fuckyeahmarxismleninism:

Durham, North Carolina: “Fast food workers repeat 1957 march to segregated lunch counter at Royal Ice Cream, which was site of the first sit-in during Civil Rights movement. Now fast food workers carry the torch and struggle for justice on the job! Burger King worker Willetta Dukes speaks to crowd.”

 #fastfoodforward #dec5strike#organizethesouth

Photo and report by Dante Strobino

Today, fast food workers went on strike to demand a living wage in more than 100 cities across the country. 

OUR Walmart announces 1,500 Black Friday protests across the country 
November 27, 2013

Walmart workers and community allies today announced plans leading up to and on Black Friday, saying 1500 protests are scheduled for across the country, in what is set to be one of the largest mobilizations of working families in American history. Workers are calling for an end to illegal retaliation, and for Walmart to publicly commit to improving labor standards, such as providing workers with more full time work and $25,000 a year. As the country’s largest retailer and employer, Walmart makes more than $17 billion in profits, with the wealth of the Walton family totaling over $144.7 billion – equal to that of 42% of Americans.

“Black Friday 2013 will mark a turning point in American history,” said Dorian Warren, associate professor at Columbia University. “Fifteen hundred protests against Walmart is unprecedented. Working families are fighting back like never before – and have the support of America behind them.

Emboldened by news from Walmart CEO Bill Simon that as many as 825,000 workers are paid less than $25,000 a year, workers and supporters are calling for better jobs nationwide. Major protests are planned in more than a dozen metropolitan cities, including Los Angeles, Chicago, Bay Area, Seattle, Sacramento, Miami, Minneapolis and Washington, DC.

The announcement follows revelations this week that many Walmart workers don’t have enough money to cover Thanksgiving dinner for their families. A photo from a Canton, Ohio store set the internet abuzz Monday, with workers,customers and commentators pointing to a food drive set up for Walmart’s own employees as proof that the retailer pays its workers poverty wages.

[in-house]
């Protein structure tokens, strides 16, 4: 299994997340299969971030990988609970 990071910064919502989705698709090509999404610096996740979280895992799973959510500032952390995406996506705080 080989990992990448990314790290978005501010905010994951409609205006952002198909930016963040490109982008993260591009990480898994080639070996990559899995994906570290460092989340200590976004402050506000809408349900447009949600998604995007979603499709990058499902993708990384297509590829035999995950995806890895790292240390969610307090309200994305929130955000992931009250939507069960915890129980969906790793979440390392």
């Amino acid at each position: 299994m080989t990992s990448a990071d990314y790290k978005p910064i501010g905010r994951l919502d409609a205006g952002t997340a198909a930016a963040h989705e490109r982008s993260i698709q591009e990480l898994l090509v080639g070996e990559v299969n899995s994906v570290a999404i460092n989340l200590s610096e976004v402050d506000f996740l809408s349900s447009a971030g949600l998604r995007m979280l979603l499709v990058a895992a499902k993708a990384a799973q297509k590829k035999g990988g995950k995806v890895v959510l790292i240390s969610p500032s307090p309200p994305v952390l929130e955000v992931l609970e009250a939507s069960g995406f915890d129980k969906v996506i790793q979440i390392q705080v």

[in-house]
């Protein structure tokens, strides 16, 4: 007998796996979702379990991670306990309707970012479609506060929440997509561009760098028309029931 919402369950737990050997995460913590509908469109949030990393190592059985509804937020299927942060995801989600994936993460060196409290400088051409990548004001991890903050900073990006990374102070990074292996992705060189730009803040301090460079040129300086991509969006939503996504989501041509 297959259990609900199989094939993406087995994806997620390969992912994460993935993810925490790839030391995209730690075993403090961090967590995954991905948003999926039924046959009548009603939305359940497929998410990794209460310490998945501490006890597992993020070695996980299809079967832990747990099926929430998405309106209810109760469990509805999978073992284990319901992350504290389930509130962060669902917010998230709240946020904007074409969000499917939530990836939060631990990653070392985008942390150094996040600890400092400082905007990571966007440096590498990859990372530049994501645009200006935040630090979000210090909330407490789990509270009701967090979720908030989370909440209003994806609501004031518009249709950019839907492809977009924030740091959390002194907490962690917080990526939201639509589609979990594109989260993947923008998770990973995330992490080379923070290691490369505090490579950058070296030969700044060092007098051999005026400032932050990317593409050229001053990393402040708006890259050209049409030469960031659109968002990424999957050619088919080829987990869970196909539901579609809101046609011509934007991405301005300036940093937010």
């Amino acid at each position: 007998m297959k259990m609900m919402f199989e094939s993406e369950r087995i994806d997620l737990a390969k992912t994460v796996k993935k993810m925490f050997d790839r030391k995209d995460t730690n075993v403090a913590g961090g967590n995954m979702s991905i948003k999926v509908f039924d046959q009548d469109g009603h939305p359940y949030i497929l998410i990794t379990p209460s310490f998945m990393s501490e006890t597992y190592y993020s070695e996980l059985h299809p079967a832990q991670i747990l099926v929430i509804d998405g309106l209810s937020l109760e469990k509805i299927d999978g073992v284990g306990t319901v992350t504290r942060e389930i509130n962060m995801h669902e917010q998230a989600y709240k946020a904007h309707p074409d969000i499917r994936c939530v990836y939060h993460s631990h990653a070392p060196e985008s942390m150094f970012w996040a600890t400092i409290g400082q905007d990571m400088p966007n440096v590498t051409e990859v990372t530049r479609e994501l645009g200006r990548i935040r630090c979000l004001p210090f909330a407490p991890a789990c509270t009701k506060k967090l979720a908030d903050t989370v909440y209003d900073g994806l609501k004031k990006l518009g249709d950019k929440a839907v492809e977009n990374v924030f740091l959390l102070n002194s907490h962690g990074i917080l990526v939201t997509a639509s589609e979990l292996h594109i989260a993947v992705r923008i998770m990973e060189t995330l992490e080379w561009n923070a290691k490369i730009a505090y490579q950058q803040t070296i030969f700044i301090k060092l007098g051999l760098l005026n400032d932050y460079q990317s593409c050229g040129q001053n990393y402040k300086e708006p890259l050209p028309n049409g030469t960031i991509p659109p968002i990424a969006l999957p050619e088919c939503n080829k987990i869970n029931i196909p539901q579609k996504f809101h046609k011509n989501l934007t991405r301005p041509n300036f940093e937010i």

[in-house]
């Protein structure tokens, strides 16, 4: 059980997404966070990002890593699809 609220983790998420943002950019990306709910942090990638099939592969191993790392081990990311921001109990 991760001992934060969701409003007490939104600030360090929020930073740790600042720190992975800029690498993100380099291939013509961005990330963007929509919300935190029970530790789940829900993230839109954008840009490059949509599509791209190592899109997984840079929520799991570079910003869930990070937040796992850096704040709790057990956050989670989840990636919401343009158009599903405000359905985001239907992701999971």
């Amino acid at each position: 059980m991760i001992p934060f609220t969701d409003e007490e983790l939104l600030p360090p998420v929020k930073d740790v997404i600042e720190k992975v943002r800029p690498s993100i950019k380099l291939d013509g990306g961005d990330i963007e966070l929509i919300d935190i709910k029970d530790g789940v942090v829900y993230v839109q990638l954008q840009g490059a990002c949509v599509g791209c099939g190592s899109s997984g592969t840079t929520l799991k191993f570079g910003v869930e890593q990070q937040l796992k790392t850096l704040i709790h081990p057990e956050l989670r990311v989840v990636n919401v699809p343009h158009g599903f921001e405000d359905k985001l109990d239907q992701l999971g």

“Walmart’s right that associates do stick together and look out for each other. We have to because Walmart and the Waltons seem to be fine with the financial struggles that we’re all facing,” said Barbara Gertz, a five-year Walmart employee from Colorado. “We’re are all in the same situation, one that Walmart creates by paying us poverty wages that aren’t enough to cover holiday meals. We don’t want handouts; we want an employer that pays us enough to afford Thanksgiving dinner – and dinner every night of the year.”

Workers and community supporters have been inspired by actions across the country in recent weeks. In Los Angeles, workers went on a two-day strike that culminated in the largest-ever act of civil disobedience against Walmart, and last week, workers in SeattleChicagoOhio and Dallas joined them in walking off their jobs.

The strikes, which call for an end to illegal retaliation at Walmart, come as the federal labor board this week issued a decision to prosecute Walmart for widespread violations of its workers’ rights. The decision will provide additional protection for Walmart’s 1.3 million employees when they are speaking out for better jobs. The Board will prosecute Walmart’s illegal firings and disciplinary actions involving more than 117 workers, including those who went on strike last June.

With the Labor Relations Board moves forward to seek a settlement that could include the reinstatement of fired workers, a group of Walmart employees who were illegally retaliated against are traveling to Bentonville, Arkansas to call on Walmart CEO Bill Simon to reinstate them immediately. Early Fridaymorning, November 22, the fired workers will visit Home Office to urge Walmart to live up to the anti-retaliation policy it professes to follow.